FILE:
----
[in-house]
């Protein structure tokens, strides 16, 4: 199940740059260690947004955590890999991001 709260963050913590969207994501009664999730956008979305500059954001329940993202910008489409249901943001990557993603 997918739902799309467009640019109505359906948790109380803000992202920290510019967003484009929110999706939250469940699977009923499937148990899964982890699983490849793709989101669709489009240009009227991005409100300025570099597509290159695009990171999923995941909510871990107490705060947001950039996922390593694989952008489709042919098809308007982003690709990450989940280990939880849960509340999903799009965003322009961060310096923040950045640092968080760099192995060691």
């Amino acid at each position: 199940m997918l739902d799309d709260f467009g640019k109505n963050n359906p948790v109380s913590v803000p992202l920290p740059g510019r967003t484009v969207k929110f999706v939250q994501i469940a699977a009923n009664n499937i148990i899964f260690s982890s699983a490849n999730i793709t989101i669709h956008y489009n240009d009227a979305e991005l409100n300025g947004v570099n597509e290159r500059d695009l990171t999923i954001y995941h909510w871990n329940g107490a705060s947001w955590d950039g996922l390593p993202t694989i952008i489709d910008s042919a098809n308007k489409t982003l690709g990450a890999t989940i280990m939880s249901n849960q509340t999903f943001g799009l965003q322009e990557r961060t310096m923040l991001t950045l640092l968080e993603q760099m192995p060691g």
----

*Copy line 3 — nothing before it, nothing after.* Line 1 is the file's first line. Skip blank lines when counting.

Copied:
């Amino acid at each position: 199940m997918l739902d799309d709260f467009g640019k109505n963050n359906p948790v109380s913590v803000p992202l920290p740059g510019r967003t484009v969207k929110f999706v939250q994501i469940a699977a009923n009664n499937i148990i899964f260690s982890s699983a490849n999730i793709t989101i669709h956008y489009n240009d009227a979305e991005l409100n300025g947004v570099n597509e290159r500059d695009l990171t999923i954001y995941h909510w871990n329940g107490a705060s947001w955590d950039g996922l390593p993202t694989i952008i489709d910008s042919a098809n308007k489409t982003l690709g990450a890999t989940i280990m939880s249901n849960q509340t999903f943001g799009l965003q322009e990557r961060t310096m923040l991001t950045l640092l968080e993603q760099m192995p060691g």